Selling your home? Find out how you can maximize the tax benefits of your home sale by calculating your basis, factoring in home improvements, and more.
Capital Gains & Tax Implications on Home Sale
Is selling your house taxable?
A home is generally the largest investment we will make in our lifetime. Most homes will be sold with a profit. This profit is referred to as a capital gain. If you are selling your main home or personal residence, you may be eligible for a special exclusion from tax of the gain from the sale.
What are capital gains and how do they work?
A capital gain is what happens when you sell an asset, something you own, for a gain. In order to determine the gain on the sale:
- Take the original purchase price and add any improvements to that – this is the basis.
- Next, subtract the basis from the sales price.
- If this is a gain,
- How long did you have the asset (referred to as holding period)?
- Long-term holding period is when you owned the item for one year and one day or longer. Long-term gains are taxed at a much lower rate than short-term assets.
- Short-term gain is when your holding period is one year or less. Short-term gain is taxed at ordinary income tax rates just like your wages or other income.
- If this is a loss, was the item a personal asset, such as your home? If so, the loss is not deductible.
What does this mean for your real estate finances?
Gain from certain sales may not be fully excludable, or excludable at all. If you are uncertain if you qualify for all of the exclusion, contact your local Tax Pro.
Are you eligible for this exclusion?
IRS code section 121 allows taxpayers an exclusion from taxes of up to $250,000 ($500,000 if married filing jointly) when they sell their home and the following tests are met:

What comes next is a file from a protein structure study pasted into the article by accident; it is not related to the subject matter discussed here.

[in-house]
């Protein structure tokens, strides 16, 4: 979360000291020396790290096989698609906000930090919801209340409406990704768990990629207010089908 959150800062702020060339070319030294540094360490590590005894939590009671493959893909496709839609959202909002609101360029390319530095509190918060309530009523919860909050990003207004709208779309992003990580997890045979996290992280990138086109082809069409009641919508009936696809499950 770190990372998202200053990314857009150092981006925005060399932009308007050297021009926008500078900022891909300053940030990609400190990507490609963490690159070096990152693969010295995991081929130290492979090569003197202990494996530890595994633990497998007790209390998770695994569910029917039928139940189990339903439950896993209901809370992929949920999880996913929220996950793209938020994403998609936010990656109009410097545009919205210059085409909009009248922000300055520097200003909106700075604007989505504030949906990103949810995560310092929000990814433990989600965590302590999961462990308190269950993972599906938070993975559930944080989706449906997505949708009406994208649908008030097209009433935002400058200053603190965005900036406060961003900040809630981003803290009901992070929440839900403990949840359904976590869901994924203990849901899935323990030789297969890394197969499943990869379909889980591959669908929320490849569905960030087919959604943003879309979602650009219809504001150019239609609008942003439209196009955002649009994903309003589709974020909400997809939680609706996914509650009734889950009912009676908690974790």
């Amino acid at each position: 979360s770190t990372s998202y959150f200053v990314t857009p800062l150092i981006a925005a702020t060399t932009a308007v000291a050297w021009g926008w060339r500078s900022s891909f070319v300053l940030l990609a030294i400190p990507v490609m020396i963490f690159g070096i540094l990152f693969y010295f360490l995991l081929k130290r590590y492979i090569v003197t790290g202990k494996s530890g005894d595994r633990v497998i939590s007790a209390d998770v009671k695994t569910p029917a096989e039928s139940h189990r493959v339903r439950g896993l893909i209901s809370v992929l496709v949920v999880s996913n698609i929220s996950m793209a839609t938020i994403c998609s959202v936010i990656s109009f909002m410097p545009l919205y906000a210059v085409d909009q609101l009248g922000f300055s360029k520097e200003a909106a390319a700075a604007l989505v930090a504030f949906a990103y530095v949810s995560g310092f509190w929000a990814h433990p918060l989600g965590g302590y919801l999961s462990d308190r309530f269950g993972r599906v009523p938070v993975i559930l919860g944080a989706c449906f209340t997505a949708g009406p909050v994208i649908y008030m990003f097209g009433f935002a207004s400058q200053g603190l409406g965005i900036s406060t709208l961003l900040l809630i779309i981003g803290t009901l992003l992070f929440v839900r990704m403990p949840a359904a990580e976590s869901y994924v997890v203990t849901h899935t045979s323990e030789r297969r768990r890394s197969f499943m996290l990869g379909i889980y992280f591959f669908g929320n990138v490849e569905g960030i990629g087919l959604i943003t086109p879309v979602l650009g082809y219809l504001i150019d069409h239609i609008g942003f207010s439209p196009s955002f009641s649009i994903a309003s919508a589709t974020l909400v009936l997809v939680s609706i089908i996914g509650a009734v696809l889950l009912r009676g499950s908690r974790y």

- Ownership Test - The taxpayer must own their home for at least two of the five years previous to the sale; and,
- Use Test - The taxpayer must live in the home for at least two of the five years previous to the sale
If the amount of gain is greater than any exclusion, the excess gain (the amount over the exclusion amount) would be taxable as a capital gain.
NOTE: the two-year tests can be satisfied independently as long as the two years for each test are within the previous five years of the sale.
Example: George and his spouse bought their house in 1998 and lived in the house until 2020. They sold the house in 2019. George can satisfy the use test for the house for any two years during 2015 and 2020, but the ownership test would be any two years during 2014 and 2019.
If you didn’t own or live in the home for two of the last five years, you may still be able to use a prorated exclusion amount in certain cases (e.g., if you move for work). The excludable amount is modified when a portion of the home is used for business purposes.
Reduced exclusion and how to qualify
If you lived in and owned your home for less than the required two years for each test, you may still qualify for a partial exclusion. Taxpayers who had a:
- Work-related move due to a job transfer or a new job
- Health-related move
- Natural disaster or another unforeseen casualty
- Other issues that may have affected your ability to stay in the home
How to file your taxes when you have made a home sale
When you file your taxes the year you sell your house you may have to claim the gain and exclusion on your tax return if you had a gain and:
- Your gain was greater than $250,000 ($500,000 if filing jointly)
- You were issued a Form 1099-S – the gain won’t be taxable, but you will have to reconcile the gain on the tax return by putting in the sale on the first line and adding another line for the allowed loss on Form 8949, Sales and Other Dispositions of Capital Assets.
- You claimed depreciation on your home while you owned it because you had a home office or rented all or part of the home.
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